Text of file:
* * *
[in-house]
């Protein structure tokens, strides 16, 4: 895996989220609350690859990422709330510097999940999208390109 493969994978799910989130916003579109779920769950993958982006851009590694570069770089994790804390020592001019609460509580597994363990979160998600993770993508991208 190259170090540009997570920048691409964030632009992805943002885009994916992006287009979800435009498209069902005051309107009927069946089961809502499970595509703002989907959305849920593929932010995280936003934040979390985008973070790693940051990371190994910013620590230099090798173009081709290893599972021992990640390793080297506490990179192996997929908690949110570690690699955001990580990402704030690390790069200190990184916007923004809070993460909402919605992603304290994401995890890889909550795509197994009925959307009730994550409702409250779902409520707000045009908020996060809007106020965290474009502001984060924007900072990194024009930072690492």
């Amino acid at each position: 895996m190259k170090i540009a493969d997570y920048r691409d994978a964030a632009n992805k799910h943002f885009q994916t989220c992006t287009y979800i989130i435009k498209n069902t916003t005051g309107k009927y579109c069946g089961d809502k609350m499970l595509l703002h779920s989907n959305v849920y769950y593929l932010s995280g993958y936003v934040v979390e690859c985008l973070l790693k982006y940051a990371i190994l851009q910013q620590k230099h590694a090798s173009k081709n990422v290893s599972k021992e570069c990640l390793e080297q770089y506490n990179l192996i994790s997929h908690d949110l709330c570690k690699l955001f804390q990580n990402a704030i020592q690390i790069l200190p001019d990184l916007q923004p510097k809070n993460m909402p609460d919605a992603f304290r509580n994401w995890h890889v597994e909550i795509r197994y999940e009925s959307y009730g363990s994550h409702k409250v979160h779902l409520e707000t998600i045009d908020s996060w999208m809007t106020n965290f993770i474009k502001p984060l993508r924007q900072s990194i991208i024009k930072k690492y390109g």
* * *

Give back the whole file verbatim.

[in-house]
């Protein structure tokens, strides 16, 4: 895996989220609350690859990422709330510097999940999208390109 493969994978799910989130916003579109779920769950993958982006851009590694570069770089994790804390020592001019609460509580597994363990979160998600993770993508991208 190259170090540009997570920048691409964030632009992805943002885009994916992006287009979800435009498209069902005051309107009927069946089961809502499970595509703002989907959305849920593929932010995280936003934040979390985008973070790693940051990371190994910013620590230099090798173009081709290893599972021992990640390793080297506490990179192996997929908690949110570690690699955001990580990402704030690390790069200190990184916007923004809070993460909402919605992603304290994401995890890889909550795509197994009925959307009730994550409702409250779902409520707000045009908020996060809007106020965290474009502001984060924007900072990194024009930072690492």
């Amino acid at each position: 895996m190259k170090i540009a493969d997570y920048r691409d994978a964030a632009n992805k799910h943002f885009q994916t989220c992006t287009y979800i989130i435009k498209n069902t916003t005051g309107k009927y579109c069946g089961d809502k609350m499970l595509l703002h779920s989907n959305v849920y769950y593929l932010s995280g993958y936003v934040v979390e690859c985008l973070l790693k982006y940051a990371i190994l851009q910013q620590k230099h590694a090798s173009k081709n990422v290893s599972k021992e570069c990640l390793e080297q770089y506490n990179l192996i994790s997929h908690d949110l709330c570690k690699l955001f804390q990580n990402a704030i020592q690390i790069l200190p001019d990184l916007q923004p510097k809070n993460m909402p609460d919605a992603f304290r509580n994401w995890h890889v597994e909550i795509r197994y999940e009925s959307y009730g363990s994550h409702k409250v979160h779902l409520e707000t998600i045009d908020s996060w999208m809007t106020n965290f993770i474009k502001p984060l993508r924007q900072s990194i991208i024009k930072k690492y390109g």